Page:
Others would say that this second option – prohibitions of all religious displays in public spaces – violates the right to free speech of the government agency and the adherents of the religion which would find a government agency willing to display its symbols and monuments. However, a ban on religious displays can only cover public spaces. There are plenty of places on private land where the Ten Commandments and other symbols can be displayed without the need to include the symbols of other faiths. Freedom of speech in general is a universal value, but that doesn’t mean that everyone can speak everywhere. Everyone can speak and say what they want, but not everywhere. For instance, we can’t all claim equal airtime on national television, or demand a right to speak in parliament.

A ban on religious displays should be enforced only for the purposes of religious freedom and religious equality. Dismantling Christmas trees because they might offend non-Christians is stupid political correctness. Not giving offense is not a sufficient reason for banning religious displays. The only possible reason is religious freedom. (And regarding Christmas, one can easily make the case that this is much more than a religious festival, and hence there are good reasons not to ban displays of it in public spaces).

Another point: atheists shouldn’t see bans as a vindication of their beliefs (I’m not pronouncing myself on the merits or demerits of atheism here). A ban doesn’t amount to the installation of official atheism. It’s just neutrality. Atheist expressions fall under the same ban, since atheism is also a religious belief (there’s no way to prove that God doesn’t exist, as there is no way to prove that He does). The government doesn’t pronounce itself. Not on a religion, but neither on atheism. If you have to give it a name, you could say that a government that tries to respect the First Amendment in this way, is an agnostic government. You couldn’t call it an atheist government.

What is discussed here should also be distinguished from other controversies such as bans on head scarfs, overly prominent minarets etc. Head scarfs and mosques are normally in the private, non-government sphere and are not religious symbols used by government authorities on their land and space. In such cases, we don’t have a government linking itself to a particular religion by way of symbols or monuments, but governments banning religious expressions. This is also a problem of religious freedom, but a different one. Rather than a government associating itself with a dominant religion, there is active persecution of minority religions, fed by fears of religious colonization by migrants, a willingness to protect cultural homogeneity etc.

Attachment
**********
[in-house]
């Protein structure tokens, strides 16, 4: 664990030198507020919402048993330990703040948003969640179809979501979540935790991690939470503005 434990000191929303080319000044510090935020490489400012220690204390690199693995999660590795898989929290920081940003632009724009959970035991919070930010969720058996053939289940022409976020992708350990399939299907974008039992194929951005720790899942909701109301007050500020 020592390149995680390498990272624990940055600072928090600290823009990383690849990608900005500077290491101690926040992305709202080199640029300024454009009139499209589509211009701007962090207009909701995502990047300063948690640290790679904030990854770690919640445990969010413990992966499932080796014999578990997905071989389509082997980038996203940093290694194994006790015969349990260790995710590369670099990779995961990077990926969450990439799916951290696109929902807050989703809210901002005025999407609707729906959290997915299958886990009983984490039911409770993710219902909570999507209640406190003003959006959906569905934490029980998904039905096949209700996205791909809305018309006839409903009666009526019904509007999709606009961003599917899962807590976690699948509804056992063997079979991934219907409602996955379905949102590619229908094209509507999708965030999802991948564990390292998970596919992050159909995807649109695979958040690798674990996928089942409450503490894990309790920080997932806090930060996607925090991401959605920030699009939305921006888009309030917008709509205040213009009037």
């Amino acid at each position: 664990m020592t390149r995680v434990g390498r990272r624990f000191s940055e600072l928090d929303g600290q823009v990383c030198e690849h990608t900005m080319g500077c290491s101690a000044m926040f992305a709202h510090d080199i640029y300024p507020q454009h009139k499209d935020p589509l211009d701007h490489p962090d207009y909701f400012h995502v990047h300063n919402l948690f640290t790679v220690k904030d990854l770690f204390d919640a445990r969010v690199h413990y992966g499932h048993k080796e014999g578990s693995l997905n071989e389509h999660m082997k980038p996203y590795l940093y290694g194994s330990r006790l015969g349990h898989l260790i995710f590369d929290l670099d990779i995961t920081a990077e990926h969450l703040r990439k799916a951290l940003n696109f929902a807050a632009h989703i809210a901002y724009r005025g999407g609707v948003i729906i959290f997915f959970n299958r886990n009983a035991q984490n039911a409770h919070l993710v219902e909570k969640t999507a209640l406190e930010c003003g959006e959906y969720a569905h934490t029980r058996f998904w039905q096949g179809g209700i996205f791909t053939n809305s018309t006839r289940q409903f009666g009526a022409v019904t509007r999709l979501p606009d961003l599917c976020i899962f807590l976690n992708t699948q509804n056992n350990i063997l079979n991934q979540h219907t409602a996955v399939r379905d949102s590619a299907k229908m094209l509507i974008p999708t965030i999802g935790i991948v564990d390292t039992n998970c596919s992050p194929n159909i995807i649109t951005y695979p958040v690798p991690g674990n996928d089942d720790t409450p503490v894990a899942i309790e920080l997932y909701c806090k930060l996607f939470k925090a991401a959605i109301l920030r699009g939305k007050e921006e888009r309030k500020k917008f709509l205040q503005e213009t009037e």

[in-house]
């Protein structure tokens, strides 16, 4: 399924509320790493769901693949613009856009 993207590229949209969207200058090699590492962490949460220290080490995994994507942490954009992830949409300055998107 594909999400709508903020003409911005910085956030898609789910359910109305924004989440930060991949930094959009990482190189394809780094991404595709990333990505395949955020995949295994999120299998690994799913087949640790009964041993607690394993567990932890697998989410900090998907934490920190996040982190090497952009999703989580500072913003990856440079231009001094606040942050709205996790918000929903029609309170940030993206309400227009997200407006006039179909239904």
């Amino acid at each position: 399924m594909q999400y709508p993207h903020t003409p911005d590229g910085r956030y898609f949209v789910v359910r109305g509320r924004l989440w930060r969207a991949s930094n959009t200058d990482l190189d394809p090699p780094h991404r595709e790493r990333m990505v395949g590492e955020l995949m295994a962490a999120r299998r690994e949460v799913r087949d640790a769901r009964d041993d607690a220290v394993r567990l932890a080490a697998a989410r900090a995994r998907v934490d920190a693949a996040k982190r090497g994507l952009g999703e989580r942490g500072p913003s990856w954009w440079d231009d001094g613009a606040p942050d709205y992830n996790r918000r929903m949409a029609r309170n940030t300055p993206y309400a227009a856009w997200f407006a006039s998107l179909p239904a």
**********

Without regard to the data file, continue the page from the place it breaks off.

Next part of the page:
Limiting Free Speech (5): Pornography

First of all, whatever we think of pornography, we should admit that it is a kind of speech, just as cross-burning, flag-burning, hate speech etc., and hence it is at least possible that it falls under the protection of the right to free speech. The U.S. Supreme Court has at different occasions decided that pornography should be protected under the First Amendment:

There are two types of pornography that receive no First Amendment protection ’97 obscenity and child pornography. The First Amendment generally protects pornography that does not fall into one of these two categories. (source)

Other jurisdictions have also protected pornography.

Violence IN pornography

The quote above already indicates that an overall protection of pornography widely defined is not acceptable and that certain limits on the freedom of speech of pornographers are possible. According to the rules set forth in the introductory post of this series a right can be limited if it violates other rights or the rights or others. This is obviously the case of any child pornography or pornography in which violence or force is used against the participants, such as certain kinds of extreme sadomasochistic porn.

Another reason why there can be force and violence in pornography is human trafficking. Many girls are forced to participate in porn movies because they are victims of human trafficking. They are modern slaves in the sex industry.

Violence BECAUSE OF pornography

There is still some discussion in the scientific community as to whether pornography, and especially hardcore and violent pornography, promotes sexual violence in society. This is not easy to establish because the interactions of mass media and human behavior are complex. If pornography promotes sexual violence, we have another justification for limiting its distribution.

The weight of evidence is accumulating that intensive exposure to soft-core pornography desensitises men’s attitude to rape, increases sexual callousness and shifts their preferences towards hard-core pornography. Similarly, the evidence is now strong that exposure to violent pornography increases men’s acceptance of rape myths and of violence against women. It also increases men’s tendencies to be aggressive towards women and is correlated with the reported incidence of rape. Many sex offenders claim they used pornography to stimulate themselves before committing their crimes. (source)

In Australia, the federal government has tended to relax its controls on pornography since 1970. Different states have, however, implemented these changes to varying extents and, as a result, have unwittingly conducted an interesting experiment on the effect of pornography. Queensland, the most conservative state, has maintained the strictest controls on pornography and has a comparatively low rate of rape reports. By contrast, South Australia, the most liberal state in relation to pornography, has seen escalating reports of rape since the early 1970s: